Troubleshooting

Why Is My Office WiFi So Slow?

Most offices use WiFi today to provide alternative Internet access for staff and visitors. It can be very frustrating when WiFi performance becomes a problem – especially when WiFi speeds are no longer fast enough to meet business needs. Read on to diagnose your slow WiFi, and learn exactly how to speed it up.

How WiFi Works

To figure out why your WiFi may be slow, it helps to have a basic understanding of how WiFi works.

WiFi speeds are directly related to the underlying Internet service speeds provided by your Internet service provider (ISP). If your Internet service has a maximum speed of 5 Mbps, then your maximum WiFi speeds can only be 5 Mbps – and realistically, WiFi speeds will typically be slower.

WiFi is always less reliable than wired Internet access because of the inherent limitations related to wireless technology.

As the density (number of devices accessing WiFi) of a wireless network increases – not only in your office space but also in the surrounding spaces – the quality of your WiFi connection can decrease. Here is a normal scenario that plays out in offices all the time:

You start an office with five employees, who bring smartphones, laptops, and tablets that connect to your WiFi. There are no other tenants in the office spaces around your suite.

Over the next 12 months, you increase to 15 employees who connect to WiFi. Now all the surrounding office suites are also occupied, and each of those offices have 5-10 people accessing WiFi.

You decide to allow your guests to access WiFi, and you provide them with a guest password.

At this point, the WiFi density has increased dramatically and everyone is vying for the same wireless frequencies. Even though the other office suites are on different ISPs, the Internet is being broadcast over the same frequencies and everyone is sharing those frequencies.

It’s hard to catch this gradual increase in usage in your own office – but it’s even harder to notice it in the offices that surround yours. But this overall increase in WiFi usage is going to deteriorate your WiFi performance – and the technical setup that used to work for your business may now needs some upgrades.

The Limitations of WiFi

Businesses and WiFi users often expect WiFi to do more than it can do, too.

You may want to use tablets throughout your building, or wirelessly access software in the cloud while also doing VOIP (voice over the Internet) calls. While these things are technically possible, the WiFi performance will likely be poor. As you move around, you may enter dead zones (areas where the WiFi signal is poor). Also, the basic technical limitations of VOIP solutions ensure that wireless Internet calls are not going to deliver the same consistent quality that you’ll experience from a wired Internet connection or a landline phone (though this technology is improving quickly!).

More companies are also wanting to provide better WiFi access for their guests, who are often important customers. This is a great idea – but it does put additional pressure on the WiFi service. The more guests you have using your WiFi service, the less WiFi service is available for your internal staff.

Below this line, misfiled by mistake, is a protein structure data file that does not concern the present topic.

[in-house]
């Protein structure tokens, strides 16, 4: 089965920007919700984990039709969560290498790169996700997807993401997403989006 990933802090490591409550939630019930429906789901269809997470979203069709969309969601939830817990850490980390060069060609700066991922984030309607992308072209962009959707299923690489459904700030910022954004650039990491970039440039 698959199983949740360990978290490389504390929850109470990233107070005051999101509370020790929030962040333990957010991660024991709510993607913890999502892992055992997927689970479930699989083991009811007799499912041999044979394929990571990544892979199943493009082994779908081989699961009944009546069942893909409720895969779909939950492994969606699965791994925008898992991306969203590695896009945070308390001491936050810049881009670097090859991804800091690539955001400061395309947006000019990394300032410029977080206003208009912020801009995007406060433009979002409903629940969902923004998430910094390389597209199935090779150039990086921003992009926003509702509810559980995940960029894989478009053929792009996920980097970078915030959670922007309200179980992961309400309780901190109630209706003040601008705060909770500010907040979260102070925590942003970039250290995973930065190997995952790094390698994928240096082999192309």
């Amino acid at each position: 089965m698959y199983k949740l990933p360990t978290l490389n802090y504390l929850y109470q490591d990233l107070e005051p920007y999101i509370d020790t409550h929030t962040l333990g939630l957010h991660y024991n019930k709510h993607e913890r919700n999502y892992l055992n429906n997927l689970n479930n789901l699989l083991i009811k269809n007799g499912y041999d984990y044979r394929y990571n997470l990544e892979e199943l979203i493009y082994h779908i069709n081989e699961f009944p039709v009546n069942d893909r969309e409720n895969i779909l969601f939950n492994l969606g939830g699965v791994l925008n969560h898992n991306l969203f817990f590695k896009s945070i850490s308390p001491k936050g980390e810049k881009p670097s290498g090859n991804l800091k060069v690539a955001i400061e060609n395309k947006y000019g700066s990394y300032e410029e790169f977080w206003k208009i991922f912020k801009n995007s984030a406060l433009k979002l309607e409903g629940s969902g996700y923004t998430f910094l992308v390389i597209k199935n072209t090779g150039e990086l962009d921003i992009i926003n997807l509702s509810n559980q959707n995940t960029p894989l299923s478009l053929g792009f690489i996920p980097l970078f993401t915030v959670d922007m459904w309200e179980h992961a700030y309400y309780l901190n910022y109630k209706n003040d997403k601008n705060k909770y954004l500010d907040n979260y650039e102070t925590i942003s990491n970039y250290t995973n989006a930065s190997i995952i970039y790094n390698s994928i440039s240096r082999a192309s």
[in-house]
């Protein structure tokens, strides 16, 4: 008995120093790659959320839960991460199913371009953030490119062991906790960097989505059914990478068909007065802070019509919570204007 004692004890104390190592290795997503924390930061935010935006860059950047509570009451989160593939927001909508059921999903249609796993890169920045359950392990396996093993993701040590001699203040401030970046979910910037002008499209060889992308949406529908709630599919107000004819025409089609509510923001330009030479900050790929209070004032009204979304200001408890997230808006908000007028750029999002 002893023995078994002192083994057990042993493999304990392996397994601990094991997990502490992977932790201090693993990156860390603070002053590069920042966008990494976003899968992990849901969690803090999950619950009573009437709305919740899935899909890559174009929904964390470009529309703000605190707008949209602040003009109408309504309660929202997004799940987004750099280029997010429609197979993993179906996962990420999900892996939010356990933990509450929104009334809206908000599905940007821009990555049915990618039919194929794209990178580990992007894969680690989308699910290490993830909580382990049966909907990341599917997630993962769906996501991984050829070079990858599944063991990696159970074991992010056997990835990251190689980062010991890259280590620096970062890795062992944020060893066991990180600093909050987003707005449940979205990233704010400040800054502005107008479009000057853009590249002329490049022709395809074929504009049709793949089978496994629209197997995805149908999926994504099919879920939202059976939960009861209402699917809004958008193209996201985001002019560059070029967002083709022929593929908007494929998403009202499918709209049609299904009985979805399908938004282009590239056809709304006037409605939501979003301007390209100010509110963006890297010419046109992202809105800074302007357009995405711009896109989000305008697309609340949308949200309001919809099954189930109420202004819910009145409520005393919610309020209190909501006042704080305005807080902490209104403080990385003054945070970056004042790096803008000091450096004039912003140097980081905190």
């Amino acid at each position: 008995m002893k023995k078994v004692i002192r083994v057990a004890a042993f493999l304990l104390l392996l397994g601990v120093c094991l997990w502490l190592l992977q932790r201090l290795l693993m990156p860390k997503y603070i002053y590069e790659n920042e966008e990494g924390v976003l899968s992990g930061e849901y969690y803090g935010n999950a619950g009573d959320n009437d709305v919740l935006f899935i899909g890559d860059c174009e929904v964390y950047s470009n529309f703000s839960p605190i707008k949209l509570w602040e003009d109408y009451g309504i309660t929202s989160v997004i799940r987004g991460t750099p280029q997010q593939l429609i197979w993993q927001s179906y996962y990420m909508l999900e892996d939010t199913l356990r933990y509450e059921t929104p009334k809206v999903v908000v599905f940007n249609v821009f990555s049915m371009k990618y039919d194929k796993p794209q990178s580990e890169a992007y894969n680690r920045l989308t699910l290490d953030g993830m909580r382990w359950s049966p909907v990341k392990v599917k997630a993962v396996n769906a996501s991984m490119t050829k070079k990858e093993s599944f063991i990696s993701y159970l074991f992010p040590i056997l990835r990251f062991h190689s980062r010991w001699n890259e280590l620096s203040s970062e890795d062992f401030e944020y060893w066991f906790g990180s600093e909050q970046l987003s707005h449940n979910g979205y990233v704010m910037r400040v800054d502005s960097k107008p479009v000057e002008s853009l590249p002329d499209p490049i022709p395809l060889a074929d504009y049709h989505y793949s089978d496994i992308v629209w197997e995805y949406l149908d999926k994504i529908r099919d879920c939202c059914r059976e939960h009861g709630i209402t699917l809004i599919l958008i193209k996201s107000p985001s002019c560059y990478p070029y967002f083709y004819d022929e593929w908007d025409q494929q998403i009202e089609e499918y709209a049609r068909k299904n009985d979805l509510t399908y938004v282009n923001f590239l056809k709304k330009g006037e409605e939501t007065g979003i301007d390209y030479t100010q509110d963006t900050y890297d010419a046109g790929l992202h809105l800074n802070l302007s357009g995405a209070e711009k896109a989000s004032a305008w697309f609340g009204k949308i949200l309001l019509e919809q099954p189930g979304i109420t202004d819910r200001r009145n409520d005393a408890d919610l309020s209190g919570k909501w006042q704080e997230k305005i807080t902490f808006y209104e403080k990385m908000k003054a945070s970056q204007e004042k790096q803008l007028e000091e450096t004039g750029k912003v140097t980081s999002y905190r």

How to Speed Up Your WiFi

So what’s a modern business to do?

Here are five tips:

  1. Have your IT service provider perform a detailed wireless assessment of your office space. Doing so will tell you
    1. The density of usage in your office and surrounding spaces
    2. What areas in the office have poor coverage
    3. What frequencies are used and how much
  2. Based on the wireless assessment, have your IT team make improvements by adding or moving wireless access points (WAPs) to cover dead zones. They can also fine-tune WAPs to use the frequencies with the best coverage.
  3. Cap your guest WiFi. First, make sure you guest WiFi network is secured by its own password. Then, segment it from the company WiFi with a “cap” configured to keep guest users from hogging all the WiFi bandwidth. For example, if you have 5 Mbps total bandwidth available, cap the guest WiFi to use no more than 1 Mbps to ensure employees always have the bandwidth they need to do their jobs.
  4. Evaluate how your office is using WiFi to confirm your current setup can actually meet expectations. If you are asking it to do too much, you should lower your expectations accordingly.
  5. If you have done all of the above and still want/need better service, go to your ISP and ask them to provide options and pricing for an increase in service. Going from 5 Mbps to 10 Mbps doubles the available bandwidth for everyone to use – and that includes WiFi.

In most cases, the best approach to increasing your WiFi speed is to educate yourself. Find out how your office is using WiFi and confirm what is actually possible with your current setup.

The smartest way to do this is to get a wireless assessment. We perform this assessment using very specific hardware and software tools. Once you’re armed with this information, you can figure out exactly what to do to improve your WiFi performance.

7 Ways to Get Faster IT Support

Things you can do to get your IT guy to work more effectively with you

Requesting technical support doesn’t have to be a painful process. There are things you can do to ensure you get faster, more accurate responses from your IT service provider. And even though we here at Fluid pride ourselves on great customer service and painless small-business IT support, the following tips help us help you faster, too.

Tips to Help Us Help You

HELP ME HELP YOU!

1.   Describe the issue or problem in excruciating detail.

Put on your creative writing hat when you submit a support request. Get as descriptive as you can, right out of the gate. Describe in detail the  hardware or software you’re struggling with. Even if you don’t know the terminology, IT support technicians are trained to translate statements like “the blue thingamajig on my Epson M2530 printer.”  Just give us as much detail as you can.

2.   Detail everything you did leading up to the issue, including anything you’ve tried in effort to resolve it.

In your initial support request, walk us through, step-by-step, what you were doing before you encountered the problem. Then detail all the things you did to try to fix it (including throwing it at the wall). This eliminates the need for us to walk you through actions you’ve already tried.